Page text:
The Prospect Trail in Valley of Fire State Park spans much of the park from near the West entrance to the White Domes Loop at the end of the Mouse’s Tank Scenic Drive. Not only does it span much of the park, but it also offers one of the widest variety of rock formations and colors seen on any other trail in the park from the 200 million-year-old red Azetc sandstone formations also seen on Pinnacles Loop, Fire Canyon, Mouse’s Tank Trail the Bee Hives and Atlatl Rock to the white sandstone formations seen in locations such as White Domes and Silica Dome to the variety of colors seen on the Rainbow Vista Trail to the red and white striped display seen on Fire Wave Loop. It’s all to be seen along Prospect Trail. In addition, the trail rises to a high point with a spectacular vista both to the North and to the South.
The total distance of the trail is in question since the sign at the West trailhead says it’s 4.6 miles while the sign at the East end at White Domes Loop says it’s 5.5 miles. I highly recommend this amazing trail!
There is a trailhead at the South and at the North end of Prospect Trail. The South trailhead is on the scenic drive beyond the West entrance of Valley of Fire State Park just past the Atlatl Rock and Arch Rock turnoff. Look carefully because it’s easy to miss as there are no road signs–just a small gravel parking lot with a very small sign at the entrance of the trail, very hard to read from the road. At the other end of Prospect Trail the sign is even more obscure, tucked away at the back of the White Domes Loop, which is itself at the very end of the Mouse’s Tank Scenic Drive. So, you really need to know where the trailheads are before you get to them.
I like to use the South Prospect trailhead near the West entrance of Valley of Fire State Park because this makes it possible to take in both the Prospect Trail and White Domes Loop in one adventure without retracing your steps. Parking at the South end is pretty ample for the number of people on the trail at any given time, but you might try to arrive in the morning. From the trailhead you’ll start up a well graded gravel road. For a point of reference in the distance, you’ll see a like of red rock formations to your right and a brown hill system to your left. Between the two there is a pass. Head for that pass.
When the initial gravel road turns to the right in about 1/4th mile past the trailhead, leave the road and continue straight. There’s a small trail marker at that point. Continue heading for the pass between the red and brown hills. For the next mile you’re on the remains of an old washed out dirt road that rises up to the pass. I estimate it’s between a 300 and 500ft elevation gain from the trailhead to the pass, relatively gentle incline.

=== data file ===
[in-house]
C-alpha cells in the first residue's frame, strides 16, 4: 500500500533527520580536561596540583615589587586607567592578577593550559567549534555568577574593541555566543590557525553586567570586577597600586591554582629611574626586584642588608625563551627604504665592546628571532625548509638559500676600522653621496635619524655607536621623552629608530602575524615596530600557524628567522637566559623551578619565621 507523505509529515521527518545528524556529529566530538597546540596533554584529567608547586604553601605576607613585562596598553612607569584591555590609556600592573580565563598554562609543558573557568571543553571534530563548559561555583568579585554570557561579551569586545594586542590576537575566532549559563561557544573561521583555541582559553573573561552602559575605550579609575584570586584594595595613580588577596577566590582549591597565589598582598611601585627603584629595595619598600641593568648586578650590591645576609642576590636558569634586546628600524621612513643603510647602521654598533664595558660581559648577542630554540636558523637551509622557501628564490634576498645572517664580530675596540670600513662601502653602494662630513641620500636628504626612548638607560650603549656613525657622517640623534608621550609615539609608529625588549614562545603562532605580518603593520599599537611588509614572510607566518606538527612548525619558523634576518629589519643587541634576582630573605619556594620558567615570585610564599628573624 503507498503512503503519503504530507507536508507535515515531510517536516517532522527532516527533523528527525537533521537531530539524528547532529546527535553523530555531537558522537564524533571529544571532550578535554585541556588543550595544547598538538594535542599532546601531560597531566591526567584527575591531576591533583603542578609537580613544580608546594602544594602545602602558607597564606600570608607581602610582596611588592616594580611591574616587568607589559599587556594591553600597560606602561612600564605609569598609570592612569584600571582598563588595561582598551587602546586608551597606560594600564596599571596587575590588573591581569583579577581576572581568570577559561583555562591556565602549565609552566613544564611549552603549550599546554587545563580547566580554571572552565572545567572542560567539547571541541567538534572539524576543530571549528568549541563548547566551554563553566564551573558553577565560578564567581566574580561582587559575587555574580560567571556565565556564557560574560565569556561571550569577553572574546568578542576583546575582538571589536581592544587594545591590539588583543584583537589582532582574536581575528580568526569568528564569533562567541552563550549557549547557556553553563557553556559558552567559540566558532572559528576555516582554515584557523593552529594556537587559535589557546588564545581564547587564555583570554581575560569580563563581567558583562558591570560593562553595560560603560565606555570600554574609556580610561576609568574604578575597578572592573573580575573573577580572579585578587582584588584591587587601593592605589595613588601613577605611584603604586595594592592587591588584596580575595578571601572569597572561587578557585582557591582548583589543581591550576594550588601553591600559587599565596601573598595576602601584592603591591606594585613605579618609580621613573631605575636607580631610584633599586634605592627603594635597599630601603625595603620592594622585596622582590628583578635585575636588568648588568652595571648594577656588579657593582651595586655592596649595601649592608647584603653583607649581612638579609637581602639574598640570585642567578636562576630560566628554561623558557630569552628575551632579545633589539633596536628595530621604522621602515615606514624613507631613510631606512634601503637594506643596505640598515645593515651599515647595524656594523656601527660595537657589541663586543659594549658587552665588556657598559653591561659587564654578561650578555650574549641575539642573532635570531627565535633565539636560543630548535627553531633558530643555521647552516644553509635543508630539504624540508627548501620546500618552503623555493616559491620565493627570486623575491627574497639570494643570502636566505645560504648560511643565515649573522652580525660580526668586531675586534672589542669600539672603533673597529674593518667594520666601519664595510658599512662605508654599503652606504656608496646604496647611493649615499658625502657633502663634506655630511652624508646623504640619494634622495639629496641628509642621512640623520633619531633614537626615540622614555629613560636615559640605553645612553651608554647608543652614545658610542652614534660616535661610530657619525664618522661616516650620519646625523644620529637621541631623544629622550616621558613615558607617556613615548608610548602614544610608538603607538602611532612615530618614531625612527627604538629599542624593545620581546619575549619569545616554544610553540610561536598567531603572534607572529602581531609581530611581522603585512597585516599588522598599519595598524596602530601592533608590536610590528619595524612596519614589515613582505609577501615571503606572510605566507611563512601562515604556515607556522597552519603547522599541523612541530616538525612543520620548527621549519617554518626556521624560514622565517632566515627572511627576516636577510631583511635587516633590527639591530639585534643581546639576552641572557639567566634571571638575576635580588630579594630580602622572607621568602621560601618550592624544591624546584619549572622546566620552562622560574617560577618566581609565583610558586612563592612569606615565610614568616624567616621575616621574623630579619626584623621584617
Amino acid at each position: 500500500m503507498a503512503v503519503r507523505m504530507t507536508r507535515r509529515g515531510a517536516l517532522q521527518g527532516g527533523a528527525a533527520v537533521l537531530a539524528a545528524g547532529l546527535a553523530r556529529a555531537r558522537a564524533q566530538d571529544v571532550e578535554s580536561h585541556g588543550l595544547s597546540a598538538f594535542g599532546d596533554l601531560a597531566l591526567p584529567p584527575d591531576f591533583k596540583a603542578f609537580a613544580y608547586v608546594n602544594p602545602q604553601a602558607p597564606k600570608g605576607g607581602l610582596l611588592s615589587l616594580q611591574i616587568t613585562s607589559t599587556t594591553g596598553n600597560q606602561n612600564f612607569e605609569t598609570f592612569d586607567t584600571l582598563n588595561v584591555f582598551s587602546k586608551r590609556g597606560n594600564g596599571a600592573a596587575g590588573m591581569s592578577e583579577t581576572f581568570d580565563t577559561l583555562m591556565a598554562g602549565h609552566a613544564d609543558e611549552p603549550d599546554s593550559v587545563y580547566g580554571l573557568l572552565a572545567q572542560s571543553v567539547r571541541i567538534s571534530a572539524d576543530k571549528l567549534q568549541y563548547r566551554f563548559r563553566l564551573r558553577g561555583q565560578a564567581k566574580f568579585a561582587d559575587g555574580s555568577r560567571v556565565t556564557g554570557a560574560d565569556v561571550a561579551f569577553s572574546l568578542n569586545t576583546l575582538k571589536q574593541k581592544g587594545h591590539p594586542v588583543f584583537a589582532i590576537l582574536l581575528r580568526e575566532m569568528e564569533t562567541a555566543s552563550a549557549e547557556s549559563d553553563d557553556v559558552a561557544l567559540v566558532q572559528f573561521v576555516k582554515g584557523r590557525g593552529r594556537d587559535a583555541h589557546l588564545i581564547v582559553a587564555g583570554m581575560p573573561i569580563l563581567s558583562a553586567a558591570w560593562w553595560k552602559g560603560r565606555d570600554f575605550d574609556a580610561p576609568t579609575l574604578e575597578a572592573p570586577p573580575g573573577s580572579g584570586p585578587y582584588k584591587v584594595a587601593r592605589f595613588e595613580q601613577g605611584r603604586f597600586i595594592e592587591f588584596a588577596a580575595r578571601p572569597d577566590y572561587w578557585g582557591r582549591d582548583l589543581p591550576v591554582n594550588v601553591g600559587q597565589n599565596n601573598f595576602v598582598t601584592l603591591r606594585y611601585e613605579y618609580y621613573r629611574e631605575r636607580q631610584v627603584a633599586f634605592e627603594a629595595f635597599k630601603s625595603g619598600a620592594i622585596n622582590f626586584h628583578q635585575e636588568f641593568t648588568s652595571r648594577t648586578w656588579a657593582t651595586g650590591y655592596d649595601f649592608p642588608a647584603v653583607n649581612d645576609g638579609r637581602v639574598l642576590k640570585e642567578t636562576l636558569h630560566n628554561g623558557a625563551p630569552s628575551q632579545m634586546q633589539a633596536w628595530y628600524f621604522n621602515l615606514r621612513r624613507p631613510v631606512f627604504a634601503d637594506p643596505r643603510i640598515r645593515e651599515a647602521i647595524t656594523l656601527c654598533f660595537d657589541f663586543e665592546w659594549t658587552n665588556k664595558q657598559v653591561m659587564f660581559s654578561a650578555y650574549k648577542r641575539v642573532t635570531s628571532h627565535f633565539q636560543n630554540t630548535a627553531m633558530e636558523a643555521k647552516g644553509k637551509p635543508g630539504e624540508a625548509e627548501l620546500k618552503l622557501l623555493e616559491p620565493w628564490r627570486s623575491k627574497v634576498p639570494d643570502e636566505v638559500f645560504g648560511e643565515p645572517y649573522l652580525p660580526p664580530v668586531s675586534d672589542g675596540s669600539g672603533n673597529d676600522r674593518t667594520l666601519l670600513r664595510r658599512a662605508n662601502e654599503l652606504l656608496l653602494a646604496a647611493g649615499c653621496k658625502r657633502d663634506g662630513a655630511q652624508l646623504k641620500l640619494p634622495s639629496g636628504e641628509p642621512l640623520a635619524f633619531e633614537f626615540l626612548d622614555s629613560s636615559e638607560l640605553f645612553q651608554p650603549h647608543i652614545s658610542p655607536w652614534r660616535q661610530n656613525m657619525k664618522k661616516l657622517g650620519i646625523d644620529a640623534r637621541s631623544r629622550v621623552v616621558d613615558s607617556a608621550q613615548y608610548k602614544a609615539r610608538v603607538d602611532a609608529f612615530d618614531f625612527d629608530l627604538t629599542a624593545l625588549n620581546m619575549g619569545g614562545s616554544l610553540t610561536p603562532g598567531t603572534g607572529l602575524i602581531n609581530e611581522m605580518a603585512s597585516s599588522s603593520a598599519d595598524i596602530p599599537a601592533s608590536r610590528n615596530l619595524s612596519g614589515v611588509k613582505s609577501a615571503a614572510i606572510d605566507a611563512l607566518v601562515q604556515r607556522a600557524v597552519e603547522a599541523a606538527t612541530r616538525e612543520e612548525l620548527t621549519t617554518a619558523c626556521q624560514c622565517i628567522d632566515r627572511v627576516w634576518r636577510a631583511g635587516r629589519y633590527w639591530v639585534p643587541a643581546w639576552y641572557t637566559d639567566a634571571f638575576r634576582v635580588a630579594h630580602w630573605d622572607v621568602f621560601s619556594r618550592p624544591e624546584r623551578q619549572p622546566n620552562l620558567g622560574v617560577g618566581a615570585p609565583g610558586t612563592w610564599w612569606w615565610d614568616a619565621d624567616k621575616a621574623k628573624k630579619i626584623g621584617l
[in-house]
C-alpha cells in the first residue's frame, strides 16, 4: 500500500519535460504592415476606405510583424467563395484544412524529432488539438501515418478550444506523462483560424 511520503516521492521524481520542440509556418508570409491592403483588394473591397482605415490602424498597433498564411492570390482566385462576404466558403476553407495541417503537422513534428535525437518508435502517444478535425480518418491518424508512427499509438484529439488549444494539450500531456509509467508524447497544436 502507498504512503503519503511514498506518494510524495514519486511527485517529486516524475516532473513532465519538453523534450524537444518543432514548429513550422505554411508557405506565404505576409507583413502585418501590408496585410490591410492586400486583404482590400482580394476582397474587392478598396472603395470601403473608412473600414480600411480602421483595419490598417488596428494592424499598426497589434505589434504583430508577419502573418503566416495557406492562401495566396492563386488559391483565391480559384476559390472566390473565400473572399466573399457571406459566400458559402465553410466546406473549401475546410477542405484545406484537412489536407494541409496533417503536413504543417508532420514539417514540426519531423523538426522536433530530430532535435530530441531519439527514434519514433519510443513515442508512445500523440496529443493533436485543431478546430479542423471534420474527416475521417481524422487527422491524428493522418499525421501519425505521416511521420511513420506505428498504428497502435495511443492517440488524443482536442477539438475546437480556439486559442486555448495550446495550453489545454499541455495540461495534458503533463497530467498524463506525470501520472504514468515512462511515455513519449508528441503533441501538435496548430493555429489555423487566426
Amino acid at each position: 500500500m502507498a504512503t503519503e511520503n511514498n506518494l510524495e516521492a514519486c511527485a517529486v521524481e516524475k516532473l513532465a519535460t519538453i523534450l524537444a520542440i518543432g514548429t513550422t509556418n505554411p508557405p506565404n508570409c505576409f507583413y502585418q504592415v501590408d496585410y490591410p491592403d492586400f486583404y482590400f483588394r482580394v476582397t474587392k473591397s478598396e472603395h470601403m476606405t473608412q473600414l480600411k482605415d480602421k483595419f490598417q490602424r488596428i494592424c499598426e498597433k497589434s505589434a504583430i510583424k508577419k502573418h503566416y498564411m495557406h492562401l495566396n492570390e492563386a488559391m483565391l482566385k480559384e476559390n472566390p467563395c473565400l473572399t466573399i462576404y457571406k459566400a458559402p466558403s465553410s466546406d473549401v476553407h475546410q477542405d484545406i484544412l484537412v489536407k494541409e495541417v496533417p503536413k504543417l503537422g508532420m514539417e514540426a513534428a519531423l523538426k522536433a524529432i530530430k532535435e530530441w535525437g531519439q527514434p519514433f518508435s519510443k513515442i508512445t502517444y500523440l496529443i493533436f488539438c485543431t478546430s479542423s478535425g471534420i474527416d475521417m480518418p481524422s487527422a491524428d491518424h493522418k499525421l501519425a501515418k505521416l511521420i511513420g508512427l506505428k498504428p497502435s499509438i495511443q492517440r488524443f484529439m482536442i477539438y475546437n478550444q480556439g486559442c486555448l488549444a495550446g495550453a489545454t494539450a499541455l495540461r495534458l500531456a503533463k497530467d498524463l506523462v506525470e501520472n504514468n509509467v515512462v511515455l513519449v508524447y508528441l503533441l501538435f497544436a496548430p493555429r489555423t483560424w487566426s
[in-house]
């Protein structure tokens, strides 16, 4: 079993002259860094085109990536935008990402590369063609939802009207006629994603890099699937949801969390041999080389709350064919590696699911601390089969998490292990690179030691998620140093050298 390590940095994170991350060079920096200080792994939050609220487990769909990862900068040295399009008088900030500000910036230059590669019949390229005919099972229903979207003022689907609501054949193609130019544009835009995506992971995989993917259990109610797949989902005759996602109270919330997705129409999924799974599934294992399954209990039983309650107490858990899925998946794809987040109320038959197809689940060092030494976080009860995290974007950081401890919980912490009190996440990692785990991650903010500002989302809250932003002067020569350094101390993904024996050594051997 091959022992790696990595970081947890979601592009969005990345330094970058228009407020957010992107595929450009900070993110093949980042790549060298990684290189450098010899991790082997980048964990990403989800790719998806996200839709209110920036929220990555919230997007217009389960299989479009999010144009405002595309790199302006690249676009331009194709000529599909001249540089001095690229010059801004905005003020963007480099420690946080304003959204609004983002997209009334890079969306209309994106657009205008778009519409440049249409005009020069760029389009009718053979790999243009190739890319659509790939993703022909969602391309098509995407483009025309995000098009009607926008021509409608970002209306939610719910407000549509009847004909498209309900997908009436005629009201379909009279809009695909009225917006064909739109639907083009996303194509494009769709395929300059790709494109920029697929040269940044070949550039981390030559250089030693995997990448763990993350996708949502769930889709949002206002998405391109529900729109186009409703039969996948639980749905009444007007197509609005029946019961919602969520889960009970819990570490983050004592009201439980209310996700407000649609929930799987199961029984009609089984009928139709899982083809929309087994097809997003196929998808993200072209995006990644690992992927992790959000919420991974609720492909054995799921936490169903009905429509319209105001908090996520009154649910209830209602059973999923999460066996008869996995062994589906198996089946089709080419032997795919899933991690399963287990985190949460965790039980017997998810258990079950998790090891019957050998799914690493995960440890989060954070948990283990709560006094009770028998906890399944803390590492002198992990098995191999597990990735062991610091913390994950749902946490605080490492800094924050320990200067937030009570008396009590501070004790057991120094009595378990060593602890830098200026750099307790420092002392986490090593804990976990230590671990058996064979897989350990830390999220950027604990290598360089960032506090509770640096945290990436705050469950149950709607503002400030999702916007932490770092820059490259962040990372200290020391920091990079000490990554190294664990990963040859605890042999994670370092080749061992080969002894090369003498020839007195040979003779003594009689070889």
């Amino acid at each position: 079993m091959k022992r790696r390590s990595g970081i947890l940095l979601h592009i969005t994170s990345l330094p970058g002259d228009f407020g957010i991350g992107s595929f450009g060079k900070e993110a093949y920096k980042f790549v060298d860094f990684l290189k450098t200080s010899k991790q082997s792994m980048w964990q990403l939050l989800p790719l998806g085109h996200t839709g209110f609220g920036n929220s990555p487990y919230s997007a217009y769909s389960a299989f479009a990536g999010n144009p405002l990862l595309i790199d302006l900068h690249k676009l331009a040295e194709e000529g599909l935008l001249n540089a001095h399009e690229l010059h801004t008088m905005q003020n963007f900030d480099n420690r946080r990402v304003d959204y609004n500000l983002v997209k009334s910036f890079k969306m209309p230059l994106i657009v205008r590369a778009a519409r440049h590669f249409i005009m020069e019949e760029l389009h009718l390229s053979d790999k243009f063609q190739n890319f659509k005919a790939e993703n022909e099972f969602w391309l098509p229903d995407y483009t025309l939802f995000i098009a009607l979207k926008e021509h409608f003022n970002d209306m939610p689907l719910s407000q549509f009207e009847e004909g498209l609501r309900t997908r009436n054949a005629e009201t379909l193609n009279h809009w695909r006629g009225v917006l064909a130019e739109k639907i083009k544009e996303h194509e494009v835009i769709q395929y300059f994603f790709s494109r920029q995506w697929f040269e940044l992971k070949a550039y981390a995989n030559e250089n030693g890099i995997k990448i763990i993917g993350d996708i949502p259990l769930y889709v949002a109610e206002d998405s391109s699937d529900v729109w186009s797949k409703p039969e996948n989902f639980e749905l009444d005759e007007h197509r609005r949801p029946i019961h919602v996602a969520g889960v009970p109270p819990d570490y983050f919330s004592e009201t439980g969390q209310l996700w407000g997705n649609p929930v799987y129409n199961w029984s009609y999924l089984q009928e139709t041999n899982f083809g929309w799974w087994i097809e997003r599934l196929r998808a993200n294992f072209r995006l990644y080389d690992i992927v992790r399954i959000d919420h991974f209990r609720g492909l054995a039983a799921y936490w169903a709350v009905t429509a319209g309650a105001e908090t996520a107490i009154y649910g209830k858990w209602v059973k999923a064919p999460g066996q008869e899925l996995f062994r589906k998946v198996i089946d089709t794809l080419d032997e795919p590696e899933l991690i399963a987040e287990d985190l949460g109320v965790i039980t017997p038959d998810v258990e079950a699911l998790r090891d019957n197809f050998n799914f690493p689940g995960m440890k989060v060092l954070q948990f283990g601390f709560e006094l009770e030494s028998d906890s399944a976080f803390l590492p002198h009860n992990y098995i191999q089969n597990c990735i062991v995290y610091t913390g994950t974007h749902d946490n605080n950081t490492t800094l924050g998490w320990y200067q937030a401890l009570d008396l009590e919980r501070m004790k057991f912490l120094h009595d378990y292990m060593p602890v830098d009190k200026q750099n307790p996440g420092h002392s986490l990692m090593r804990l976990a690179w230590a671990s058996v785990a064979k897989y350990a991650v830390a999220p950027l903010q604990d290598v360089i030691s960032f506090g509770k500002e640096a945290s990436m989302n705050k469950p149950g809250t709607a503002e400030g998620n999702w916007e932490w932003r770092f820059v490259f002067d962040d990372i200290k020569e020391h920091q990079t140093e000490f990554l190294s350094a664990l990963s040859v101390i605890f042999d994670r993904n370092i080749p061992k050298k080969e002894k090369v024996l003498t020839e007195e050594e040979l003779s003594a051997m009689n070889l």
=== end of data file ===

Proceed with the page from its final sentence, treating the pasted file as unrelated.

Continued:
As you enter the pass you begin moving through some beautiful red rock formations. At the summit of the pass you can see spectacular views of Valley of Fire State Park, all the way to Fire Canyon to the Northwest and back to Atlatl Rock, Arch Rock and the Bee Hives to the Southeast.
Beyond the pass, the trail begins to descend, weaving around until entering the canyon wash that leads to the White Domes area. At first the rocks on the right are primarily red and the ones to the left primarily white. However, the closer you get to White Domes Loop many of the rocks begin to take on a red and white striped effect. The trail is fairly well marked, so between the distinctness of the canyon and the presence of trail markers it’s pretty easy to stay on track.
Even though you will end up lowering yourself down some rock formations along the way, the rock formations are just a few feet high and it’s relatively easy to find natural steps. I was glad to have hiking poles for stability, but the trail would not have been measurably more difficult without them.
The end of the trail is well marked as you enter onto White Domes Loop, so you’ll know when you have arrived. Take a left and circle around White Domes Loop in a counterclockwise direction. Upon completing the loop it’s easy to locate the Prospect Trail again. It will come shortly after exiting the slot canyon on the loop.
I’ll admit that finding my way back along the Prospect Trail to the South trailhead where I began required remembering some of the twists and turns, and recognizing my shoe prints in the sand for assurance I was on course. But I stayed on course all the way back to the South trailhead without ever straying from the trail. The only directional problem is that the canyon splits off a number of times so you need to be alert to stay on course. Also, there is a place mid-way where you ascend above the canyon to bypass a drop-off, and there’s the place where you ascend out of the canyon and back up to the Prospect Trail pass. Alertness, memory and trail markers at these points will help, but the trail markers could be missed if you’re not watching.